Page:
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The waste pit at the gewog centre in Soe
The waste pit at the gewog centre in Soe

Transporting waste – Soe and Lingzhi’s biggest waste problem

Waste management is not just an issue for the towns. Highland communities like Soe and Lingzhi are grappling as much with the mounting waste around them.

But unlike the towns, waste collection is not a problem in Soe. Residents volunteer to clean and collect waste along the trails at least three times every year. Their problem is – transporting the collected waste. With Soe hosting the upcoming mountain festival, residents are expecting the community to generate more waste.

A health assistant, Dawa Gyeltshen, said transporting the waste on horses from Soe to the road point in Shana, Paro is expensive. “It costs Nu 900 for each horse until Shana and to transport the existing stored waste, we would need about 50 horses.”

From Shana, the garbage truck of Paro municipality collects the waste.

Each chiwog has a garbage pit and he said it would require about 10 horses to transport the waste of each pit, all of which has not been transported for the last one year.

Soe’s waste was last carried down to Paro in 2017. Soe Gup Kencho Dorji said about 40 horse loads of waste was transported. A horse can carry 50 kilograms of load.

He said that previously they adjusted the transportation charges from the gewog grant.

“We could not continue it because gewogs receive grants based on its size and being one of the smallest gewogs in the country, our grant is not much,” he said. “If we spend it for transporting waste then we won’t be able to carry out any other developmental works.”

He said the money earned from selling recyclable waste is minimal and no one is keen on taking up this work. “We earn only about Nu 2,000 from selling about 10 horse loads of waste.”

The collection of the waste, he said was initiated by the health assistants in Soe and Lingzhi a few years ago. In the chiwogs, the tshogpa coordinate the cleaning campaign quarterly.

Besides health officials and residents, he said forest officials also monitor the waste issue in Soe since the area falls within the Jigme Dorji National Park.

With the mountain festival to be held soon, the gup said it would add to the mounting waste in Soe. “We would like to transport waste to Shana soon.”

The collected waste comprise of bottles, plastics and other recyclables.

“The 28 households in Soe cannot produce so much waste. Most of the waste is left by the travellers since everyone including those going to Lingzhi have to pass through the gewog,” Dawa Gyeltshen said.

Waste issue comes up in every meeting but he said that every year they struggle with the budget to transport the collected waste.

Other waste like papers are buried because burning them is believed to defile or upset the local deities, which would result in disharmony in the village.

“We thought it was just a blind belief and we did burn the waste once after which strong winds blew off the roofs of our houses,” he said. “After that, we never dared to burn waste again.”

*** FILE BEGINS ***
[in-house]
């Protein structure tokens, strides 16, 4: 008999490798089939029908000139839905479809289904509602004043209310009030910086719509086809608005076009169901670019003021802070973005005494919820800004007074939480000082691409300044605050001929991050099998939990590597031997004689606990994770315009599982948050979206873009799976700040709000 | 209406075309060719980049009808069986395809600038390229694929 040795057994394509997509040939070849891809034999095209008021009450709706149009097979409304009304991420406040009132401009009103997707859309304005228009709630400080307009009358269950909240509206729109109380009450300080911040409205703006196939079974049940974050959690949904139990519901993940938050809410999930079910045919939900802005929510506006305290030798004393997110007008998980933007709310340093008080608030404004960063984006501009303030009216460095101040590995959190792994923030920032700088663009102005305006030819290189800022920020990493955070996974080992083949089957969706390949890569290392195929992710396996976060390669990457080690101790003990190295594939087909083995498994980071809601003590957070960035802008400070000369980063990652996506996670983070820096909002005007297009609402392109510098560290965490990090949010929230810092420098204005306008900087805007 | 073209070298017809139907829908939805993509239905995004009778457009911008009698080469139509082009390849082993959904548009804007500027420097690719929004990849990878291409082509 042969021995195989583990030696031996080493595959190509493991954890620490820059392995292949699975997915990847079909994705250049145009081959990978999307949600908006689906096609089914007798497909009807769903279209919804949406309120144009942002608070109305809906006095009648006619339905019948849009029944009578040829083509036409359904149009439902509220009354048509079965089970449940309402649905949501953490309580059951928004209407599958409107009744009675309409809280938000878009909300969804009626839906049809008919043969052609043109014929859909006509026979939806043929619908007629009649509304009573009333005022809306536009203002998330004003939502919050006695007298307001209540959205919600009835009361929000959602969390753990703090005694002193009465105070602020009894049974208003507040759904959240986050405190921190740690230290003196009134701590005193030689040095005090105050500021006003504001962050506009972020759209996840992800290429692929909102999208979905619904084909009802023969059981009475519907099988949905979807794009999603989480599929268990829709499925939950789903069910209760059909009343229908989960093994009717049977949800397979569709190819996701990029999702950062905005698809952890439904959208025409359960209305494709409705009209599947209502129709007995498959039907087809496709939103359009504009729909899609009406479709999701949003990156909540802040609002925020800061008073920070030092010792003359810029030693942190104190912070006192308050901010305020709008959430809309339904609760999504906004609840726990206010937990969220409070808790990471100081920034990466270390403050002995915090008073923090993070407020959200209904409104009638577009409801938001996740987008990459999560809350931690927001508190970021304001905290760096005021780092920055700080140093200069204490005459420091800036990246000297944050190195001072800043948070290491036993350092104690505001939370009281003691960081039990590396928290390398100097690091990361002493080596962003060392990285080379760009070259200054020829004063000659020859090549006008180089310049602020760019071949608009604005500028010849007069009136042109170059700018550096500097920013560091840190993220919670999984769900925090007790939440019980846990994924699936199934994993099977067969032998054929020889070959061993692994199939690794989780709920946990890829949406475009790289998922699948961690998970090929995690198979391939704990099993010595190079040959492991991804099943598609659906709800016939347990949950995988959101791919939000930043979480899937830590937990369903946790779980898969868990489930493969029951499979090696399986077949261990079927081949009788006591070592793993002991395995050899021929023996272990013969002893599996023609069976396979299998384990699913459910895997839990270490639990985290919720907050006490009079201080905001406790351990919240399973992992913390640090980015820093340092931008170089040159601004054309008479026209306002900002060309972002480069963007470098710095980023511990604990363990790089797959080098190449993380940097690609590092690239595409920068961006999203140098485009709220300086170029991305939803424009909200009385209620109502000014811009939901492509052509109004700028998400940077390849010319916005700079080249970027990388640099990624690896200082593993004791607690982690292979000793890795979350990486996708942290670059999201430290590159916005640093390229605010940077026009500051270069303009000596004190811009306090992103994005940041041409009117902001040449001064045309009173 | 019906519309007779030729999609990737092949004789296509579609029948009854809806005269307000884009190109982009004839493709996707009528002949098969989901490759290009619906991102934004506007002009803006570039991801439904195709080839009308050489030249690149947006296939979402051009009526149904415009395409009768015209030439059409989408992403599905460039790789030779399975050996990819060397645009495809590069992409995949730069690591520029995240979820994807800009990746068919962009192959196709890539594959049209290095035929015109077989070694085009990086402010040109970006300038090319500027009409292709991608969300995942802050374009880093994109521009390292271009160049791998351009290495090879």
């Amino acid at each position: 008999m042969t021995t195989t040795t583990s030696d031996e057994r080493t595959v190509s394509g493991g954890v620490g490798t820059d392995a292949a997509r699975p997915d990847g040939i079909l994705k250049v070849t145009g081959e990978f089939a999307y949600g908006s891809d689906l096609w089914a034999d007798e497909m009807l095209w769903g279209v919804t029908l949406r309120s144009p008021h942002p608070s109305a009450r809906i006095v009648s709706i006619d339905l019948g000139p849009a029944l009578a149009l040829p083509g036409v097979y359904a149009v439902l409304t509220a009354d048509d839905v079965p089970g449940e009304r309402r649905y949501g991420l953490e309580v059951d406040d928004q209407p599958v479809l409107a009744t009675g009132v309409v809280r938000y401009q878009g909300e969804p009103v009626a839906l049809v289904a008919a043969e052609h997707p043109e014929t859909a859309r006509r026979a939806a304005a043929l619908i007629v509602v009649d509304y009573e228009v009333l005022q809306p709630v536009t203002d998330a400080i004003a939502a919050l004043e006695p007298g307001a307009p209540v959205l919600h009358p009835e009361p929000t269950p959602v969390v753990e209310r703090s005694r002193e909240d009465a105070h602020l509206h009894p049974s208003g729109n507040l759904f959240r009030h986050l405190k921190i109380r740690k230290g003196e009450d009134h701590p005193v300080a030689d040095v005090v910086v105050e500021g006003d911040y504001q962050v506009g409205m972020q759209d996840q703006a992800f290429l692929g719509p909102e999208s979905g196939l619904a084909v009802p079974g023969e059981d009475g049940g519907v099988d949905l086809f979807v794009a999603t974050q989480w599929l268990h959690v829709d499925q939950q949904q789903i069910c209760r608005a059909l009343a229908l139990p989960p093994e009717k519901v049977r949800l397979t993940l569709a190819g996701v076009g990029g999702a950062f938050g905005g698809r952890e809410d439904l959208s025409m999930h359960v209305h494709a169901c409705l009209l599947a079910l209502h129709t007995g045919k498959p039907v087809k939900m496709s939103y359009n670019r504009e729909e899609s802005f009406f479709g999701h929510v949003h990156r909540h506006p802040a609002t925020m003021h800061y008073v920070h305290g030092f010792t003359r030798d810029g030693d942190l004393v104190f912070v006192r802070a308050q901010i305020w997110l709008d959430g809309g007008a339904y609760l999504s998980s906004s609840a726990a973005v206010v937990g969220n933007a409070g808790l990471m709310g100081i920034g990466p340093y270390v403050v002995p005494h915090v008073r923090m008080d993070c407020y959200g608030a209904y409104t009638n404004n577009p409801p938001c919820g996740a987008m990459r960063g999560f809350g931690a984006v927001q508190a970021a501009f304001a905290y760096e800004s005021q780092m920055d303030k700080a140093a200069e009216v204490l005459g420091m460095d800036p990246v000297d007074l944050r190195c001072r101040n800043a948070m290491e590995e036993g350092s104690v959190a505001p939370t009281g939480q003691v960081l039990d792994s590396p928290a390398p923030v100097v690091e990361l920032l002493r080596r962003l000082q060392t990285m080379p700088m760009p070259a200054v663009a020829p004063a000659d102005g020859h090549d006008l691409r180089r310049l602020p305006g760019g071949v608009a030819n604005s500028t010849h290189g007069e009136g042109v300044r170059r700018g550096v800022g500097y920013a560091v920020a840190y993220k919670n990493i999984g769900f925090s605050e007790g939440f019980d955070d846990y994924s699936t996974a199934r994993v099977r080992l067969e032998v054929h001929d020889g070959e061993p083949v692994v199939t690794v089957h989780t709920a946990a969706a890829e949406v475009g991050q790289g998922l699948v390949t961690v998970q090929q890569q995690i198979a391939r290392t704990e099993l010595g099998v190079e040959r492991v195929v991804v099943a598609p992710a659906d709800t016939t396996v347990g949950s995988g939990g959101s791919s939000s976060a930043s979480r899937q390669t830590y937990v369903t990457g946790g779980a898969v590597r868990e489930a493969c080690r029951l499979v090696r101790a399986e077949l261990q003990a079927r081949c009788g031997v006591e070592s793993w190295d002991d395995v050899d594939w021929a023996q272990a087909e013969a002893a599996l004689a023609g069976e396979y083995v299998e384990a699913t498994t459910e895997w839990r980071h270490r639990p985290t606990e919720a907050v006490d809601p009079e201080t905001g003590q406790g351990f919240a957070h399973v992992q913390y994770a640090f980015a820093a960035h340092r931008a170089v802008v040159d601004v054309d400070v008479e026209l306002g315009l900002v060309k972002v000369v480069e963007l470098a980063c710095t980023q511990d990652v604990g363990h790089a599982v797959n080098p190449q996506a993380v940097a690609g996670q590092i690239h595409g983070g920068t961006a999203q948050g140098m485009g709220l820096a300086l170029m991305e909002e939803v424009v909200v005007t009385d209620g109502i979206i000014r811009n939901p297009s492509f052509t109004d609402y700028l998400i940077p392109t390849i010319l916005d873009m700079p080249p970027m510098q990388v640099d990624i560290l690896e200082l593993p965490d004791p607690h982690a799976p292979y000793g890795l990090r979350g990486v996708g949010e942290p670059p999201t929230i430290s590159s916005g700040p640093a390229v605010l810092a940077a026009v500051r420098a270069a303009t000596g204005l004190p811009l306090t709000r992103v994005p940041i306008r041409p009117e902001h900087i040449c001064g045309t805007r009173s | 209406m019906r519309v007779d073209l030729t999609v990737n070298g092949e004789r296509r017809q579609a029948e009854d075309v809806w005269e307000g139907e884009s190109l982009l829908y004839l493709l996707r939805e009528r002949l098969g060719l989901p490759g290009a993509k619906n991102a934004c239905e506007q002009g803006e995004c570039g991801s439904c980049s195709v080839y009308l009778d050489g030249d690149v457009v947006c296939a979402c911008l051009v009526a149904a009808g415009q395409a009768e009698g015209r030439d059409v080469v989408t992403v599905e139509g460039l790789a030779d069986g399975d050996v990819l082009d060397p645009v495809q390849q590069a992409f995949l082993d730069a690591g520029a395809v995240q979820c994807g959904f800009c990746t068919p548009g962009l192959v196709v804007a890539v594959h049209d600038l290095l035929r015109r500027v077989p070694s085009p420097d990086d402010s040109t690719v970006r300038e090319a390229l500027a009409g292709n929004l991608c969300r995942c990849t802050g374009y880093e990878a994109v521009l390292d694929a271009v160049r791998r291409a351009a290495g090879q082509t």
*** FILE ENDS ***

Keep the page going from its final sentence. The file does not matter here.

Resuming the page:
Gup Kencho Dorji recalls the 2014 incident. “After burning waste, cattle started dying in mass, residents fell ill and there was disharmony in the village.”

He said the astrologer confirmed that the local protective deities were defiled. “So, we had to carry out rituals and restore the purity of the village.”

Karma Namgay, 40, from Gongyul said the issue is similar in Lingzhi. “As the pit fills, we pack the recyclable waste and store it. Other kinds of waste are buried.”

The cleaning campaign done once every three months is also coordinated by the tshogpas in the chiwogs.

A representative from each household comes for the cleaning campaign. “If a household misses the cleaning campaign then they have to pay a fine of Nu 500,”he said.

Karma Namgay said that most of the waste along the trails includes pet bottles, milk powder packets, which they use to bring in packed lunch, tissue papers and packaged food covers.

“We did discuss with the park and health official in Soe to adjust the transportation charges,” the gup said. “We have to find a way to transport the waste before the festival, if possible. Otherwise, we will have to transport after the festival.”

The gup said they would require at least 20 horses to transport the waste.

“We had several talks with the Tourism Council of Bhutan on the waste issue,” the gup said. “They said they would not be able to give the budget but through them, we have two tour operators, Yangphel and ABC volunteer to collect the waste at least twice a year, once before the tourist season and once after the tourist season ends.”

The tour operators bring about 40 to 50 people and they collect and transport the waste. The gup said the households have to segregate and take care of their own waste.

“People trekking to Lingzhi including tourists pass by Soe and the waste in Soe is mostly disposed of by the travellers,” he said. “When we say travellers, it is not the tourist but Bhutanese travelling with them.”

He said beer bottles and pet bottles make up most of waste, followed by packaged food wrappers.

“We suggested TCB that the travellers leave their waste with the in-charge at the campsite along with the collection charge but it is not happening,” the gup said.

They could file a complaint with the TCB but monitoring is a challenge. “We are hopeful that we get some funds after the festival to transport the waste out of Soe.”

Dechen Tshomo | Lingzhi

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